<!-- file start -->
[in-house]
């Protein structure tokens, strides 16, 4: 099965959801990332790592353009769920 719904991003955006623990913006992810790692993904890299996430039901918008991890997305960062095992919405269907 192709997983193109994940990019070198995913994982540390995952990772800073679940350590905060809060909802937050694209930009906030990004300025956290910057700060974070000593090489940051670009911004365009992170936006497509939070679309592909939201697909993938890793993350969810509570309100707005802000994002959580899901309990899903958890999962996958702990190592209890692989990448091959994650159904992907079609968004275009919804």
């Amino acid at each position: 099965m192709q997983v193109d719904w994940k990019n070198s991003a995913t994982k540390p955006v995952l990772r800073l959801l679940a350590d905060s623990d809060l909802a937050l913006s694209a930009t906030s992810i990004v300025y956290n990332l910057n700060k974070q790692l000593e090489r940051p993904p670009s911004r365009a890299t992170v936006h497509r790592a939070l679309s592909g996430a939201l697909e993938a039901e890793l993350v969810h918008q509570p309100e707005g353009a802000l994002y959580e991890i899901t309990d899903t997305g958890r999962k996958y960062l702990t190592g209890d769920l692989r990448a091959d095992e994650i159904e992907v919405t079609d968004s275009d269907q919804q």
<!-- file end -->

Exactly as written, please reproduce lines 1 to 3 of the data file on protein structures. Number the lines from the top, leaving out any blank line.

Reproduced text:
[in-house]
């Protein structure tokens, strides 16, 4: 099965959801990332790592353009769920 719904991003955006623990913006992810790692993904890299996430039901918008991890997305960062095992919405269907 192709997983193109994940990019070198995913994982540390995952990772800073679940350590905060809060909802937050694209930009906030990004300025956290910057700060974070000593090489940051670009911004365009992170936006497509939070679309592909939201697909993938890793993350969810509570309100707005802000994002959580899901309990899903958890999962996958702990190592209890692989990448091959994650159904992907079609968004275009919804």
């Amino acid at each position: 099965m192709q997983v193109d719904w994940k990019n070198s991003a995913t994982k540390p955006v995952l990772r800073l959801l679940a350590d905060s623990d809060l909802a937050l913006s694209a930009t906030s992810i990004v300025y956290n990332l910057n700060k974070q790692l000593e090489r940051p993904p670009s911004r365009a890299t992170v936006h497509r790592a939070l679309s592909g996430a939201l697909e993938a039901e890793l993350v969810h918008q509570p309100e707005g353009a802000l994002y959580e991890i899901t309990d899903t997305g958890r999962k996958y960062l702990t190592g209890d769920l692989r990448a091959d095992e994650i159904e992907v919405t079609d968004s275009d269907q919804q």